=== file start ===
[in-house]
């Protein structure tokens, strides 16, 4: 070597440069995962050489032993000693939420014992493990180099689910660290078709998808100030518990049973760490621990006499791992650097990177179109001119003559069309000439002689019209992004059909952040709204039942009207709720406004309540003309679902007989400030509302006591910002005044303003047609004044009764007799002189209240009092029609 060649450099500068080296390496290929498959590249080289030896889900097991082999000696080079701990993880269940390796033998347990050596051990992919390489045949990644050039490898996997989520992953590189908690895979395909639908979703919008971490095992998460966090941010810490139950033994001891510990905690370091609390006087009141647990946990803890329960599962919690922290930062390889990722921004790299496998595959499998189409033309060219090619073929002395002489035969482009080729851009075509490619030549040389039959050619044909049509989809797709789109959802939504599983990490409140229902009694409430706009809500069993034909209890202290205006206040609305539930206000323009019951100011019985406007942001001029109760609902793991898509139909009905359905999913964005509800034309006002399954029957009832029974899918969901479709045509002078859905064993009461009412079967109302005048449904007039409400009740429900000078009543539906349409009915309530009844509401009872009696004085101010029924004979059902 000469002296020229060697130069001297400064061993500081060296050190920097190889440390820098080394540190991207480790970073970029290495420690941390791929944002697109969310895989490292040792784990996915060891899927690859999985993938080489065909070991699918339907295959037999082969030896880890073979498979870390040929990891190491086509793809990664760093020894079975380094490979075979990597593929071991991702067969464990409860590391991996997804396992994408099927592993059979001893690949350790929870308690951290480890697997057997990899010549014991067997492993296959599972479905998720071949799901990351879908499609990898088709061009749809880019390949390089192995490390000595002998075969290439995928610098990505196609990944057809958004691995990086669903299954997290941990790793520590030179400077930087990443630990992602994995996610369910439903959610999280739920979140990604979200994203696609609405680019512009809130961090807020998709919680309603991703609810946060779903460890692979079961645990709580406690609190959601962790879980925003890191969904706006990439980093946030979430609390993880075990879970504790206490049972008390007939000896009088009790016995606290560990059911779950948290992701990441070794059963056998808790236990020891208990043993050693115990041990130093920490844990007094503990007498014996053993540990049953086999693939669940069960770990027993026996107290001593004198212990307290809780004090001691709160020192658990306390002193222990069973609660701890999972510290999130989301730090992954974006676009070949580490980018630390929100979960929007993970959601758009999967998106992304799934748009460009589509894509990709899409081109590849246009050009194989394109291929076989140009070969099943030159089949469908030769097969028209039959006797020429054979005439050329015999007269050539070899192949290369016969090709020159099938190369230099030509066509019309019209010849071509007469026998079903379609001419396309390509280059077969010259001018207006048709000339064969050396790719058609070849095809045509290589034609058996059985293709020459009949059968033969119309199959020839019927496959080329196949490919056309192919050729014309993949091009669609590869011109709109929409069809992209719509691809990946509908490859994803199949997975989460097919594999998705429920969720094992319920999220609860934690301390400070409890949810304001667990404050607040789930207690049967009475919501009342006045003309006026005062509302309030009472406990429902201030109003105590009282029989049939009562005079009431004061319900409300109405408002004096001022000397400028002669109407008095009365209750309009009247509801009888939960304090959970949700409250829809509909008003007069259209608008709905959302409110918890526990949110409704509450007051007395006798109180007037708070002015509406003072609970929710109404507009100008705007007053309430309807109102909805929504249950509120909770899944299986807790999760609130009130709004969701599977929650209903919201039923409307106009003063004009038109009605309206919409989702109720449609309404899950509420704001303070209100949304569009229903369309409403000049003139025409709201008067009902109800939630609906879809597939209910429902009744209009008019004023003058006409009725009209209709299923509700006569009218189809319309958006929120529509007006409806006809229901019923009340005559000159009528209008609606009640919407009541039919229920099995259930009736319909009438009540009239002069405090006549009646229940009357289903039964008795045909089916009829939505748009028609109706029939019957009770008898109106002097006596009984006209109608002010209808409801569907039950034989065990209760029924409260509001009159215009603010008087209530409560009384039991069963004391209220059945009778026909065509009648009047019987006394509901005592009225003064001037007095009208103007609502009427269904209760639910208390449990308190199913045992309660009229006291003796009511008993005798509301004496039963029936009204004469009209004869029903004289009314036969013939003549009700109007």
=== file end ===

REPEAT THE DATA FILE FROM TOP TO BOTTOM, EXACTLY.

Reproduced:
[in-house]
């Protein structure tokens, strides 16, 4: 070597440069995962050489032993000693939420014992493990180099689910660290078709998808100030518990049973760490621990006499791992650097990177179109001119003559069309000439002689019209992004059909952040709204039942009207709720406004309540003309679902007989400030509302006591910002005044303003047609004044009764007799002189209240009092029609 060649450099500068080296390496290929498959590249080289030896889900097991082999000696080079701990993880269940390796033998347990050596051990992919390489045949990644050039490898996997989520992953590189908690895979395909639908979703919008971490095992998460966090941010810490139950033994001891510990905690370091609390006087009141647990946990803890329960599962919690922290930062390889990722921004790299496998595959499998189409033309060219090619073929002395002489035969482009080729851009075509490619030549040389039959050619044909049509989809797709789109959802939504599983990490409140229902009694409430706009809500069993034909209890202290205006206040609305539930206000323009019951100011019985406007942001001029109760609902793991898509139909009905359905999913964005509800034309006002399954029957009832029974899918969901479709045509002078859905064993009461009412079967109302005048449904007039409400009740429900000078009543539906349409009915309530009844509401009872009696004085101010029924004979059902 000469002296020229060697130069001297400064061993500081060296050190920097190889440390820098080394540190991207480790970073970029290495420690941390791929944002697109969310895989490292040792784990996915060891899927690859999985993938080489065909070991699918339907295959037999082969030896880890073979498979870390040929990891190491086509793809990664760093020894079975380094490979075979990597593929071991991702067969464990409860590391991996997804396992994408099927592993059979001893690949350790929870308690951290480890697997057997990899010549014991067997492993296959599972479905998720071949799901990351879908499609990898088709061009749809880019390949390089192995490390000595002998075969290439995928610098990505196609990944057809958004691995990086669903299954997290941990790793520590030179400077930087990443630990992602994995996610369910439903959610999280739920979140990604979200994203696609609405680019512009809130961090807020998709919680309603991703609810946060779903460890692979079961645990709580406690609190959601962790879980925003890191969904706006990439980093946030979430609390993880075990879970504790206490049972008390007939000896009088009790016995606290560990059911779950948290992701990441070794059963056998808790236990020891208990043993050693115990041990130093920490844990007094503990007498014996053993540990049953086999693939669940069960770990027993026996107290001593004198212990307290809780004090001691709160020192658990306390002193222990069973609660701890999972510290999130989301730090992954974006676009070949580490980018630390929100979960929007993970959601758009999967998106992304799934748009460009589509894509990709899409081109590849246009050009194989394109291929076989140009070969099943030159089949469908030769097969028209039959006797020429054979005439050329015999007269050539070899192949290369016969090709020159099938190369230099030509066509019309019209010849071509007469026998079903379609001419396309390509280059077969010259001018207006048709000339064969050396790719058609070849095809045509290589034609058996059985293709020459009949059968033969119309199959020839019927496959080329196949490919056309192919050729014309993949091009669609590869011109709109929409069809992209719509691809990946509908490859994803199949997975989460097919594999998705429920969720094992319920999220609860934690301390400070409890949810304001667990404050607040789930207690049967009475919501009342006045003309006026005062509302309030009472406990429902201030109003105590009282029989049939009562005079009431004061319900409300109405408002004096001022000397400028002669109407008095009365209750309009009247509801009888939960304090959970949700409250829809509909008003007069259209608008709905959302409110918890526990949110409704509450007051007395006798109180007037708070002015509406003072609970929710109404507009100008705007007053309430309807109102909805929504249950509120909770899944299986807790999760609130009130709004969701599977929650209903919201039923409307106009003063004009038109009605309206919409989702109720449609309404899950509420704001303070209100949304569009229903369309409403000049003139025409709201008067009902109800939630609906879809597939209910429902009744209009008019004023003058006409009725009209209709299923509700006569009218189809319309958006929120529509007006409806006809229901019923009340005559000159009528209008609606009640919407009541039919229920099995259930009736319909009438009540009239002069405090006549009646229940009357289903039964008795045909089916009829939505748009028609109706029939019957009770008898109106002097006596009984006209109608002010209808409801569907039950034989065990209760029924409260509001009159215009603010008087209530409560009384039991069963004391209220059945009778026909065509009648009047019987006394509901005592009225003064001037007095009208103007609502009427269904209760639910208390449990308190199913045992309660009229006291003796009511008993005798509301004496039963029936009204004469009209004869029903004289009314036969013939003549009700109007």